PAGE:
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ON “ABUNDANCE” AND “ACCESS”

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To the saltwater flyfishing community, both are critical… but decision-makers aren’t hearing from us

Although arguments for “reasonable access” have clouded things lately, it is still true that, in general, the angling public wants abundant and widely distributed marine fish populations.

While there is something intrinsically “right” about conserving marine resources, conservation-minded anglers don’t advocate for such simply for the sake of marine resources on their own.

Anglers become conservationists and/or environmentalists because of what noted fly-tier/flyfisher/Norcross Wildlife Foundation President, Richard Reagan, used to call “enlightened self-interest”. To put it simply, we are compelled to act if conservation benefits us.

In that context, the majority of anglers want fish in the water – a lot of them (plus plentiful forage fish, and intact habitat) – so they can have the opportunity to catch them, and in many cases take a few home. While that certainly doesn’t make us “tree huggers”, it does indeed make us conservationists.

Managing for “a lot of fish in the water” or more succinctly put, “abundance”, in the end, benefits everyone, but especially the saltwater flyfishing community.

Yet currently, reasonable voices advocating for such are being drowned out by the pro-harvest part of the angling community.

Flyfishers are the worst anglers…

Taken as a whole, saltwater anglers, in general, are not particularly good fishermen. That’s because recreational fishermen are, as the term suggests, recreational.

Most are “weekend warriors” who can’t put in enough time on the water to learn what they need to know to catch fish on a regular basis. Most of those who do have enough time don’t want to turn what is supposed to be an enjoyable pastime into something resembling a second job, and so fail to put in the effort needed to become truly proficient.

Moreover, anglers don’t use nets, longlines, fixed traps etc.; we use rod and reel. That may be the most “sporting” and enjoyable method, but it is also the least efficient one. That becomes more true with saltwater flyfishing and light-tackle angling, where the basic inefficiency of hook and line is compounded by the use of more challenging equipment.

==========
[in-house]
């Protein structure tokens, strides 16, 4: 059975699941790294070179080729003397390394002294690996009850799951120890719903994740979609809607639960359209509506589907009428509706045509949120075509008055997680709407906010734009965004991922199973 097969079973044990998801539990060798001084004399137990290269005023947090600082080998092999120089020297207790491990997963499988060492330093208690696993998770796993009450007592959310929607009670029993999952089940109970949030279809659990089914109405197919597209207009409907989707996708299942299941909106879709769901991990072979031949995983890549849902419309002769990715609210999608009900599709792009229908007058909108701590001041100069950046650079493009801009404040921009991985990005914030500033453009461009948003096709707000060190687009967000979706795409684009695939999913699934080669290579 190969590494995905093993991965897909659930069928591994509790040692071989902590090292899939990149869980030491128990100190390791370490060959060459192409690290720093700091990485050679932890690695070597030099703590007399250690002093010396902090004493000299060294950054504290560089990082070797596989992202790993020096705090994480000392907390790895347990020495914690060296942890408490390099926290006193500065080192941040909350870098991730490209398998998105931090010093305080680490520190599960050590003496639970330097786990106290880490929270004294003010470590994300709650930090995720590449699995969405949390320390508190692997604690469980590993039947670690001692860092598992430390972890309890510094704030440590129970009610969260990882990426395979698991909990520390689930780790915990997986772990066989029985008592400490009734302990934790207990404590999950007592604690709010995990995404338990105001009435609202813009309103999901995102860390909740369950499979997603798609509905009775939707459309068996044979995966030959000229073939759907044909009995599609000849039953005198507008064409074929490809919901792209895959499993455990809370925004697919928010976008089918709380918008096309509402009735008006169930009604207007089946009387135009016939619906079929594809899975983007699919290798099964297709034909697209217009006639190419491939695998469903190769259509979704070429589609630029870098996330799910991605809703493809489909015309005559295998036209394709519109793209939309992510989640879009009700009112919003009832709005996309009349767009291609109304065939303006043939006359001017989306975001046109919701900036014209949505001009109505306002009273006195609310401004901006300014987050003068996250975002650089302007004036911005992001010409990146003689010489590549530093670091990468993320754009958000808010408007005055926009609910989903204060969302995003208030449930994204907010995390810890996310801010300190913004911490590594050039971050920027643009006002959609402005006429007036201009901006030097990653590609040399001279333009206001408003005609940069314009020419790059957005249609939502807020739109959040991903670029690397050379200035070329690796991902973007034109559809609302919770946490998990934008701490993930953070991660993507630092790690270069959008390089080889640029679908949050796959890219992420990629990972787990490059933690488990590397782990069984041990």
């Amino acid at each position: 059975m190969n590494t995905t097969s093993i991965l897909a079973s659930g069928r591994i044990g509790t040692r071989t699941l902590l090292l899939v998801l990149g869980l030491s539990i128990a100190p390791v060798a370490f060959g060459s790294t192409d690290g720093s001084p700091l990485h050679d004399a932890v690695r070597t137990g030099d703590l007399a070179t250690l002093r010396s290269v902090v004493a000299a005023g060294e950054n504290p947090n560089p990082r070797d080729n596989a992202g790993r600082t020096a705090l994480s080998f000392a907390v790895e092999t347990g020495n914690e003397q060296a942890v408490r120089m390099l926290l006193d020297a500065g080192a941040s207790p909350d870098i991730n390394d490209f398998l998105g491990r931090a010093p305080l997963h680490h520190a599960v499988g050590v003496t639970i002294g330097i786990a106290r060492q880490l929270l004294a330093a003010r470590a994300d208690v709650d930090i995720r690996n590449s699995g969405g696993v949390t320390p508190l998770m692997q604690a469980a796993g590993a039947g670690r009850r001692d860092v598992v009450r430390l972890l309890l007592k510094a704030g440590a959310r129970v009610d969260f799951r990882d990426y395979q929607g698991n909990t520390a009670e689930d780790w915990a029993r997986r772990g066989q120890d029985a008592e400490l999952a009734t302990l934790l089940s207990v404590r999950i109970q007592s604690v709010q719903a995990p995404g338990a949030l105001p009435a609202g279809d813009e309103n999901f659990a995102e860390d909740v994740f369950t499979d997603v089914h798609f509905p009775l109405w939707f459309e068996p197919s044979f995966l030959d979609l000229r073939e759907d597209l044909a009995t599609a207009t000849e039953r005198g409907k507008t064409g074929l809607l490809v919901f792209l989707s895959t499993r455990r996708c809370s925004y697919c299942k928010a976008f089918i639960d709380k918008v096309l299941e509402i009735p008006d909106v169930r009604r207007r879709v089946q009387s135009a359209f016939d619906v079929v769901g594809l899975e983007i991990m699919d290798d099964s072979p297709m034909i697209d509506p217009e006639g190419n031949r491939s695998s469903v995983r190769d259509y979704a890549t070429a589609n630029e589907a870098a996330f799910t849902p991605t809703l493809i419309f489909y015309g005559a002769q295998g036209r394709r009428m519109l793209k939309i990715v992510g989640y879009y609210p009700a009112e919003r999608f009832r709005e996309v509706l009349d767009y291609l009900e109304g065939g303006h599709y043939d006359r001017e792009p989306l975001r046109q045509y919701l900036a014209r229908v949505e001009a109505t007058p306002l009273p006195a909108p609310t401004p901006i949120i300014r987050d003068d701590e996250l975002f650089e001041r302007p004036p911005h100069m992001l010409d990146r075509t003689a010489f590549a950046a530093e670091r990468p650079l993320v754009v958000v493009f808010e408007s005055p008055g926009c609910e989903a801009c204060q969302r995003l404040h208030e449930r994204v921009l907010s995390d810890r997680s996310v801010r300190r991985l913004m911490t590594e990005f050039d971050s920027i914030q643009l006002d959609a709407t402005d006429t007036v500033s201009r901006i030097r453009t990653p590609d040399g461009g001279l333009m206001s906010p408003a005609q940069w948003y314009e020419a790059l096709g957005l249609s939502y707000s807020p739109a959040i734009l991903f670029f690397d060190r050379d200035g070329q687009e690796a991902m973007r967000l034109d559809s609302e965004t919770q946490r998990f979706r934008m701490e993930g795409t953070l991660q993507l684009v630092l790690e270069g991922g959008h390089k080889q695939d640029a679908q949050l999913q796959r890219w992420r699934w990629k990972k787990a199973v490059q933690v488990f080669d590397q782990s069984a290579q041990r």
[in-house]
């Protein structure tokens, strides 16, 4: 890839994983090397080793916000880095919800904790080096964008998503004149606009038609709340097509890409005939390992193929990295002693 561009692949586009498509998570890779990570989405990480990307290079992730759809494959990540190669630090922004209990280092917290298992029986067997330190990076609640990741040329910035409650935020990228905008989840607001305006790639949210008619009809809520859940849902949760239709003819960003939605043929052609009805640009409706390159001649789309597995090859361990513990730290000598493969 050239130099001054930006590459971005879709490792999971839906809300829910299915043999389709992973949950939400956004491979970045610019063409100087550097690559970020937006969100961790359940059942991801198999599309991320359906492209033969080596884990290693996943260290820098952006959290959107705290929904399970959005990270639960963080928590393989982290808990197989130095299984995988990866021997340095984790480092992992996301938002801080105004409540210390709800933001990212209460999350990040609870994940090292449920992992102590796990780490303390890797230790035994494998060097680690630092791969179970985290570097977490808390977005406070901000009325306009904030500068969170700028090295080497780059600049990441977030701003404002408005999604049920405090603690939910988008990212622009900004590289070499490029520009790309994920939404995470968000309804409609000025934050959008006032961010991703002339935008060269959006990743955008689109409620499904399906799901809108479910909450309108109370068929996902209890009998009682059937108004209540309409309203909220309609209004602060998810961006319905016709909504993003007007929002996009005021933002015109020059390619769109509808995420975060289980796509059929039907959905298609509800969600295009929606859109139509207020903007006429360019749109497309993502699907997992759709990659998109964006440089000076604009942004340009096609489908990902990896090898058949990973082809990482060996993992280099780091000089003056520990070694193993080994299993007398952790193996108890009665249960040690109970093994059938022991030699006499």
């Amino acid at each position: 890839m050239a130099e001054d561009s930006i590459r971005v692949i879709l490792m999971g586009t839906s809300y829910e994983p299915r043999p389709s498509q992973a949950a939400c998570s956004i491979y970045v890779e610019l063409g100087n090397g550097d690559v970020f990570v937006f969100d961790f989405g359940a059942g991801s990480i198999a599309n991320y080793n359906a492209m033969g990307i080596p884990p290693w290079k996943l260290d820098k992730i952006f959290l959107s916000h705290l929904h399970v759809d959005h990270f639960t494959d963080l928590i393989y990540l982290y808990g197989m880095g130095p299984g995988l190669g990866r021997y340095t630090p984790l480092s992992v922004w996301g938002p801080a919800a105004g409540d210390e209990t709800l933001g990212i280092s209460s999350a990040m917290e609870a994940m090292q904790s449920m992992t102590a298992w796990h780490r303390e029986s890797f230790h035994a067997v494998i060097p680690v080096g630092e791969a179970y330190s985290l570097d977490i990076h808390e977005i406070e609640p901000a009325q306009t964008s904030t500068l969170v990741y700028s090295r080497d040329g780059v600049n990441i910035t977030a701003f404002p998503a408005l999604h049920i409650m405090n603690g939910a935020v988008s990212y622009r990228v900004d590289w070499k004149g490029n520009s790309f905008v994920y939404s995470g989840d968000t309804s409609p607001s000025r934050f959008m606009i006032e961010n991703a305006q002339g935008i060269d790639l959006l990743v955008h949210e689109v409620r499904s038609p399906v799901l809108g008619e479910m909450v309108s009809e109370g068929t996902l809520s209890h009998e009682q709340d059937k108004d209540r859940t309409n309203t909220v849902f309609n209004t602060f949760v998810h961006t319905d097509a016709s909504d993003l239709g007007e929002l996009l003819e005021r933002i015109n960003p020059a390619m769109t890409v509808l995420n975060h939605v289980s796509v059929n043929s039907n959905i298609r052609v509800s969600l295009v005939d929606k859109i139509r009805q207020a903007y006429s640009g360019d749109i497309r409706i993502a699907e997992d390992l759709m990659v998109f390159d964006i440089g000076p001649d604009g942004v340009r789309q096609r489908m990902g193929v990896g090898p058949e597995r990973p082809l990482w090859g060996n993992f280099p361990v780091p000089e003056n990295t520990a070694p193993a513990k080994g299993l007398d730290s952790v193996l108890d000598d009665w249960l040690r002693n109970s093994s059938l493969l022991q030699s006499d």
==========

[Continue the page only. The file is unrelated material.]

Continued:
Saltwater flyfishers are the “canaries in the coal mine”. We are the first to see a decline in a fish stock and are certainly the first be affected. In most cases, the science catches up several years later (i.e. striped bass).   And so, it is no coincidence that this part of the recreational fishing community tends to be the most conservation-minded.

On the opposite end of the spectrum, commercial fishermen employ large-scale steel-hulled boats, capable of traveling long distances in search of fish in most weather conditions. They fish year-around, and spend days, weeks, often months at sea. While fixed and mobile gear varies, the majority of commercial fishermen employ large efficient nets, traps or longlines, capable of extracting large quantities of fish. And they are generally more experienced and knowledgeable than the average, or even the advanced angler.

Thus, commercial fishermen, because they are equipped to do so, can generally find, catch and kill fish in large quantities, even when a stock is a depleted state.

A bit further down the spectrum, there are some charter/party boat operations who fish every day and are good at finding/catching fish on a regular basis, even when stocks are at low levels.

However, to be successful, the great majority of anglers, and specifically saltwater fly-fishers, HAVE to have “abundance”. In other words, a lot of fish in the water, spanning a wide geographical range.

Without such abundance and a reasonable chance of encountering fish, it’s not worth the time and expense. When fish are scarce, most anglers won’t even try to catch them. In turn, fewer people go fishing, less tackle is sold, fewer boats are purchased etc… It is far less likely that an angler would buy a new $800 flyrod if there are no striped bass or bluefish in the flats or false albacore in the rips.

In the end, liberalizing regulations, in an attempt to provide more “access” on stocks that are depleted, or overfishing may be occurring, results in a greater number of fish harvested, and in most cases, a less abundant stock, aka fewer fish in the water for us to target.

The commercial fleet, of course, retains access because they are equipped to fish on a depleted stock.   Arguably, even those charter/party operations as well as anglers with big boats that can travel farther to isolated but fragmented concentrations of fish stocks, baitfish, troll wire line etc, retain some access also.

The great majority of the fishing public, those with small boats, those restricted to fishing from shore and of course saltwater flyfishermen lose access.

Effort and abundance…

Certainly, there are some who don’t seem to grasp connection between abundance and effort, and the connection between abundant stocks and the amount of gear and boats that anglers are willing to buy. This is difficult to explain, as NOAA Fisheries’ effort data shows a clear correlation between an abundance of fish and increased angler activity, which in turn leads to more business for the angling and boatbuilding industries.

Indeed “reasonable access” is important, yet in most cases, such access comes with managing for abundance/having more fish in the water. Yes, having a “reasonable” opportunity to catch a “keeper” is a good thing, and management, at least in the Mid Atlantic provides for that, but fishing for the great majority is about the experience, more so than filling a cooler.